Also, I think marketers everywhere need to increase the conversation and their understanding of technology. Not martech but technology as a platform. It will be important because a customer experience can come from anywhere and where that customer is in your internal environment is going to be critical to creating those intimate long term relationships.”
Danielle Atkins, chief brand officer, Kodak:
“Purpose has been talked about a lot in marketing and branding for a long time, but I think it’s actually becoming a reality. You’re actually starting to see action and less talk, and I think it will continue to be a trend and it needs to be: that’s what people want.
“Rather than from a traditional advertising and marketing background, I come from of more of an experience and events background, and I’ve always felt that how people experience a brand is a really critical part of it. The traditional piece of ‘the logo goes here’ and ‘the colour is this’, is quite outdated and the whole purpose piece is inextricably linked to that experience, because I think people are becoming much more conscious and you see much more philanthropic giving. I think philanthropy is a big trend and understanding that we can’t keep doing what we’re doing to the planet. Consumers are getting more aware, more conscious and more interested in where things have come from.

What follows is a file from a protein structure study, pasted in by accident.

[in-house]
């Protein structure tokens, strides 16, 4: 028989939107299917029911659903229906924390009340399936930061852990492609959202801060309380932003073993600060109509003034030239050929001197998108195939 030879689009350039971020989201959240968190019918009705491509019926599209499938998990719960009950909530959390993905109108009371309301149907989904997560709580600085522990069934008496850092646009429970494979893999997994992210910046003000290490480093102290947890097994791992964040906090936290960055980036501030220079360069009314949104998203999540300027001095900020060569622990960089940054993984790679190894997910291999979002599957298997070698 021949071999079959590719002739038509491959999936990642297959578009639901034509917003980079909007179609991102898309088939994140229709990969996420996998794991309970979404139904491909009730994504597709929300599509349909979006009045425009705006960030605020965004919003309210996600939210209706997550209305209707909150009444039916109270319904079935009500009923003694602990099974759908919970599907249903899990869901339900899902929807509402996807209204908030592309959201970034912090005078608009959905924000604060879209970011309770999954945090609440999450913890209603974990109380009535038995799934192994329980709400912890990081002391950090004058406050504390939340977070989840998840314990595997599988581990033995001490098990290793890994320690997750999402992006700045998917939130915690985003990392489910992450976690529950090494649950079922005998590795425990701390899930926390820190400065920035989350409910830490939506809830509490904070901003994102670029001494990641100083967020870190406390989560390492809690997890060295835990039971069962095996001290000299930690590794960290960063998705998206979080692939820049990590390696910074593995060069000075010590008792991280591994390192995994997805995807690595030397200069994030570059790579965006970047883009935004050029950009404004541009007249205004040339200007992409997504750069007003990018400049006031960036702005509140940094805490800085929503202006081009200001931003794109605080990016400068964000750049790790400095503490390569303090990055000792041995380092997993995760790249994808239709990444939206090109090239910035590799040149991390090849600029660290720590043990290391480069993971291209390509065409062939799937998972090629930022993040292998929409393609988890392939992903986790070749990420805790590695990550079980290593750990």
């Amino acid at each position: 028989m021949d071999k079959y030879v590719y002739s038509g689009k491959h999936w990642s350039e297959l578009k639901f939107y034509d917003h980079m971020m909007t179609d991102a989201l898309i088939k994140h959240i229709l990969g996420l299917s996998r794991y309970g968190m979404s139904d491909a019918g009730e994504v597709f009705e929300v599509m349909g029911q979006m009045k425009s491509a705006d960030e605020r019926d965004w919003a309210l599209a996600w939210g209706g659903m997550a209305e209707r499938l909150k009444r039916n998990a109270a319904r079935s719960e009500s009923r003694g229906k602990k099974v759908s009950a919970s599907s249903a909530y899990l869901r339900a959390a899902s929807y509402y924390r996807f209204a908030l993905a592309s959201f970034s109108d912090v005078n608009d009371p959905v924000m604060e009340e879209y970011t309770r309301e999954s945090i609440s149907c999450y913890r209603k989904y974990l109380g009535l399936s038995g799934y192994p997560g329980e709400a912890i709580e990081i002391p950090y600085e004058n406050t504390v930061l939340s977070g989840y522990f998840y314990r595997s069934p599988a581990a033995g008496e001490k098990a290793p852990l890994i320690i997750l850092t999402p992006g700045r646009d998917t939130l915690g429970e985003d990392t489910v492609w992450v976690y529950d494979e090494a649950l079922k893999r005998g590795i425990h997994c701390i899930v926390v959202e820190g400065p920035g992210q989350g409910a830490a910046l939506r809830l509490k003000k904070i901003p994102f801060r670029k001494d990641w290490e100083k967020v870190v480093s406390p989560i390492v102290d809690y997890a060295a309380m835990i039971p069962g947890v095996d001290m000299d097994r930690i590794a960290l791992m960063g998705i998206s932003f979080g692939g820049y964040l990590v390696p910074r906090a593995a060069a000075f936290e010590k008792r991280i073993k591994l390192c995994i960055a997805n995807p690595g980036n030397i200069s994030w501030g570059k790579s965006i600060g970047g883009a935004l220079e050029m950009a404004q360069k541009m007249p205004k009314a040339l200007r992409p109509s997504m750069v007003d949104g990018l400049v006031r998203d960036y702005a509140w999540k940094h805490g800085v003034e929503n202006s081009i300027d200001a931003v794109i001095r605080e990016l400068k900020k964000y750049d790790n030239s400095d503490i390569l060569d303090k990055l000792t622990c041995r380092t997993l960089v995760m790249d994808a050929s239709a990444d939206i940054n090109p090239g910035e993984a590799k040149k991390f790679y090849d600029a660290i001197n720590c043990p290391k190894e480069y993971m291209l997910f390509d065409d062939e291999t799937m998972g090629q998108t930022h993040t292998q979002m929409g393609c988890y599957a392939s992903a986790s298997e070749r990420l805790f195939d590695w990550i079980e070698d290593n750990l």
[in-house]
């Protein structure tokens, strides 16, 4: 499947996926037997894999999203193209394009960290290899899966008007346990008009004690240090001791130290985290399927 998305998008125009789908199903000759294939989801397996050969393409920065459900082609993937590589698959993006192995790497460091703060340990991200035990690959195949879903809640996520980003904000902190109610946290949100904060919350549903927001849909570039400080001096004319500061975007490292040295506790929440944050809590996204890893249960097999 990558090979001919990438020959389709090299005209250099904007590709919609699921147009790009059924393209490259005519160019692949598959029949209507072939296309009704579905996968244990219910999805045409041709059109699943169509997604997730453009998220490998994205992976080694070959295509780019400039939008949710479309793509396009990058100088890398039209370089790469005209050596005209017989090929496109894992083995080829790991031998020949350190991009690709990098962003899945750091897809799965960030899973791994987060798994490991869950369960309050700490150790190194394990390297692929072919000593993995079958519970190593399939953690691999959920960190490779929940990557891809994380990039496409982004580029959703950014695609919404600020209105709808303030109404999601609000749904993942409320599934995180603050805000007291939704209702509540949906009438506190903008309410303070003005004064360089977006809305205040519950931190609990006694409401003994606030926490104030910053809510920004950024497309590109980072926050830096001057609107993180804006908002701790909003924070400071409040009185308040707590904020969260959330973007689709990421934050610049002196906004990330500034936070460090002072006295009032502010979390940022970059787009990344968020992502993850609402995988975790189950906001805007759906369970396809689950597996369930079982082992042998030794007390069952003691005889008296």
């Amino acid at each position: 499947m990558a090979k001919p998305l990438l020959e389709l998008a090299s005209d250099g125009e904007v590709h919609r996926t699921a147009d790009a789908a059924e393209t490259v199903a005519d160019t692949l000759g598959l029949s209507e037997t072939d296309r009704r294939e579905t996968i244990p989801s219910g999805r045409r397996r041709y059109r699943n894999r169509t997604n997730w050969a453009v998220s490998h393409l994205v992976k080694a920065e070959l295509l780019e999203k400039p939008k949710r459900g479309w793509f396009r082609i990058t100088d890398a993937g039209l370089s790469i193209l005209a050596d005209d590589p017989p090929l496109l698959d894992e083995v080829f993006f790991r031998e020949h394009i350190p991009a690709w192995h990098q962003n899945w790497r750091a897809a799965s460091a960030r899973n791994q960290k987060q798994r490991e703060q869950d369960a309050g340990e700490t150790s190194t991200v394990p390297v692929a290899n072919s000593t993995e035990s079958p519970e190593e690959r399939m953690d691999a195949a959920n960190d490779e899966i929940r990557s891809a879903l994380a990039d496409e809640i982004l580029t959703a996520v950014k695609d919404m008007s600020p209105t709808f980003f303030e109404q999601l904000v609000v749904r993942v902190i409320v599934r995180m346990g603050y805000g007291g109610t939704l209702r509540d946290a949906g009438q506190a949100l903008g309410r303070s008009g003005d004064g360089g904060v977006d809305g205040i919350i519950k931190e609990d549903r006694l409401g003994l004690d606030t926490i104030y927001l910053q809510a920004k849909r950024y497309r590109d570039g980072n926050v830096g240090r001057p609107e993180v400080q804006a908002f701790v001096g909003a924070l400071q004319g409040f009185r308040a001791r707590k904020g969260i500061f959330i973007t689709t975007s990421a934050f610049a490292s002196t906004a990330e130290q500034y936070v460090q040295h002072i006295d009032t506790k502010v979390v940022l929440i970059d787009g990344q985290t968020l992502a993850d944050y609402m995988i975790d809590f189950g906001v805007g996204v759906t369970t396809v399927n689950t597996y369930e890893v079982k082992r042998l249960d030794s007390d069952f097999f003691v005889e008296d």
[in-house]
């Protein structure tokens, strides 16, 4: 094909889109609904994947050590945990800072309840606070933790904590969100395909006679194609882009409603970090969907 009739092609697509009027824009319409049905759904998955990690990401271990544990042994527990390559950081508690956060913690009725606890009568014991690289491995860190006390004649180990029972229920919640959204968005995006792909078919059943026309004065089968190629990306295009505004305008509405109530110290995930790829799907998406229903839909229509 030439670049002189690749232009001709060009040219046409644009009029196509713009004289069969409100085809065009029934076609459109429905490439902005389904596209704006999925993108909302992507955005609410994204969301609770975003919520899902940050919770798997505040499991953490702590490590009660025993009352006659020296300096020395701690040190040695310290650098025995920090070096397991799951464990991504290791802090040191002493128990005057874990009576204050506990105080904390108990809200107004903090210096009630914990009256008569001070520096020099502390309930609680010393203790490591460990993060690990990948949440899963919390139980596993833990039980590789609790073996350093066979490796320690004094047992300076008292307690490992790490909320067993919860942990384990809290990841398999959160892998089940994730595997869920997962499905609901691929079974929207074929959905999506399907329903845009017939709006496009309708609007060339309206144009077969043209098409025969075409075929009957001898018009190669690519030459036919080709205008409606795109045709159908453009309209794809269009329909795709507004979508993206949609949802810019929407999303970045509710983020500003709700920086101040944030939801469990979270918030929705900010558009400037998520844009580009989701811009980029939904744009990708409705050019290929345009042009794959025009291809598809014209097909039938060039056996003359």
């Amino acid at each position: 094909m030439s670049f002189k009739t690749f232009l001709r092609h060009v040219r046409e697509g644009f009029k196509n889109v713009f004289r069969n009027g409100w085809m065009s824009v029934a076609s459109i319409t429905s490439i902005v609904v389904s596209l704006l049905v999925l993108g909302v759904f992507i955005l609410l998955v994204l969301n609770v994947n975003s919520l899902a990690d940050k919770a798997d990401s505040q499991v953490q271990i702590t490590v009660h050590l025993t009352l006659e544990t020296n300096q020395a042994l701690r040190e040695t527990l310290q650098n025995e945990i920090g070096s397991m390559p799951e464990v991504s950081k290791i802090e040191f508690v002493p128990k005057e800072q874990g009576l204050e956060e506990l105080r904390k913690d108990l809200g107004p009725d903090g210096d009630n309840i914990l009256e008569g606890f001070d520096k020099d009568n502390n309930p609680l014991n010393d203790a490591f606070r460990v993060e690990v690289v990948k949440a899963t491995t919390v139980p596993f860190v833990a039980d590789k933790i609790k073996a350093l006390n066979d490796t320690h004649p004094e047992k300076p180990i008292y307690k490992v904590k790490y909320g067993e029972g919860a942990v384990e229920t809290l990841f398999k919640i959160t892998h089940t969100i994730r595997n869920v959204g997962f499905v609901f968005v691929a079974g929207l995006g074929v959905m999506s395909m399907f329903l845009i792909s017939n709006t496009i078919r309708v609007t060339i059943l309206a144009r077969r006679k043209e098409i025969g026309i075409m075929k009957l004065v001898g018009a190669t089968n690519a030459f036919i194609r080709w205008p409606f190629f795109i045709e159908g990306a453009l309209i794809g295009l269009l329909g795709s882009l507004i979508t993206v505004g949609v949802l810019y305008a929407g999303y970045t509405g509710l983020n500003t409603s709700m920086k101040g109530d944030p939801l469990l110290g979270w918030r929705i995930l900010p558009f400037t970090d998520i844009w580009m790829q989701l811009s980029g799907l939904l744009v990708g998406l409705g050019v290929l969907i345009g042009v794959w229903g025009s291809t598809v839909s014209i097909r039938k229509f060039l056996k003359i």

“Purpose has been a trend for ages, but now you’re seeing companies actually delivering against purpose, which I think is kind of interesting.”
Rory McEntee, marketing director, Gymbox:
“I expect social to continue to dominate our communications but the age of perfection will diminish. With the rise of awareness around mental health and research on the detrimental effects of social media, I predict a shift in how social is accepted. Coupled with a rise in digital detox as consumers opt for embracing brand experiences. At Gymbox, we are looking at creating unique experiences, both in gym and external events for customers to engage with them on a more personal level.”
Katie McAllister, CMO, TUI UK and Ireland:
“Understanding individual needs and precisely targeting communications will only become more important in 2019. People’s holiday requirements are varied and complex so it is really important we serve them content that’s relevant to them. This year we completed a major piece of insights work that has given us a full 360-degree understanding of our entire customer base. This level of understanding will enable us to truly personalise every touch point of the customer journey from the very first interaction. It will also inform our media choices allowing us to be creative and get the best value from our spend.”
Sarah Tortoreti, vice-president of marketing, VidCon:
“We expect to see an increase in brands to prioritising real-world experiences that reflect their target audiences’ personal passions. At VidCon, we embrace the symbiotic relationship between our community’s online and offline life. We’ve seen first-hand the power of experiential interaction with a brand that hasn’t been possible to scale before now.”